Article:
We like to think we are in control of our emotions and reactions, that our brain is capable of deciding what’s dangerous and what’s not. At least I do. Incidents like this suggest otherwise. Some events in our life last forever, embedded somewhere in the gut, not in the brain. You feel them, not think them. They lie in the dark recesses of your body, like land mines waiting to be triggered by some passing incident — well beyond any rational control.

Acorn Woodpeckers

If I lived in Northern California I’d probably have a hard drive full of Acorn Woodpeckers and not a hard drive full of Great Blue Heron or Belted Kingfisher. I only discovered them a few years ago and even more recently at Lake Ralphine.

Originally I was attracted to them because of their striking features, the bright red cap, the white face and the distinctive beak.

 Acorn Woodpecker

They didn’t look like any other woodpecker I’ve ever seen.

Later, though, I was attracted to their behavior. They often seem curious about that weird guy with the camera. Even if they fly off at first, they will often return shortly and look intently at me.

Acorn Woodpecker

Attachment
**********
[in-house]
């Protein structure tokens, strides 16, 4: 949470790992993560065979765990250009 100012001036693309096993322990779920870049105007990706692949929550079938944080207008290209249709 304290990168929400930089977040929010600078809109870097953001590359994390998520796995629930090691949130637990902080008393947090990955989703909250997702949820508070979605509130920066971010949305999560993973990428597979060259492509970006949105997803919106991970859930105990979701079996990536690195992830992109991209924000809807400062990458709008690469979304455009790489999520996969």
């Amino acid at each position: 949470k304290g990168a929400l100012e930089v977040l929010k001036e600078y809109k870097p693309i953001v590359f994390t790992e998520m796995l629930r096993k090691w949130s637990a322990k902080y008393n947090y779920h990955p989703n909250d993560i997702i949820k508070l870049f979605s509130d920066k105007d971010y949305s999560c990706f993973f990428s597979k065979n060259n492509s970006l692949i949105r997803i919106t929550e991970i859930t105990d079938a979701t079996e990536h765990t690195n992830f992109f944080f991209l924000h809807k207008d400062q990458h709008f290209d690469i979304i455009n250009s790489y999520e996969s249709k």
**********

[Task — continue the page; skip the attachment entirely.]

Their behavior is intriguing, too. You can find trees with hundreds of acorns stored in tiny holes, but they also seem to be constantly foraging for food. states that “Besides nuts and insects, Acorn Woodpeckers also eat fruit, sap, oak catkins, and flower nectar, along with occasional grass seeds, lizards, and even eggs of their own species.”

Acorn Woodpecker

Of course, the more you photograph any bird the more you begin to notice about them. In these recent closeups I was particularly intrigued by their claws, particularly the size in relationship to the rest of their body.

Acorn Woodpecker

It doesn’t hurt that it’s impossible to miss these woodpeckers when they are around because they live in large families, another unusual trait.

Wherever You Go, There You Are

As I noted in my previous entry, I was really looking forward to photographing at the Butterfly Exhibit and I carried the best lens for shooting butterflies close up, my 100 mm macro lens. If I’d known that I was going to the zoo I would have taken an entirely different set of lenses, either my 70-200 mm lens, my 400 mm lens, or both.

I was most upset by the fact that I had promised Lael a trip to the butterfly garden and had to disappoint her, but as she pointed out as we walked around the zoo, “Who needs butterflies when the zoo has so many birds.” She knows her grandpa well.

This Spur-winged Lapwing caught my attention in the very first exhibit.
It seemed remarkably familiar, but entirely new, all at the same time, and I couldn’t quite figure out why until I read it was a cousin of our Killdeer, a personal favorite.

Spur-winged Lapwing

The 100 mm lens was entirely incapable of capturing a decent shot of an ostrich in the distance, but it’s hard not to be impressed by a bird this big,


even when you’ve seen it many times.

I don’t remember ever seeing this red-headed jungle bird ever before, though, but I was impressed by the unique head and struggled to get a good shot through the glass panes.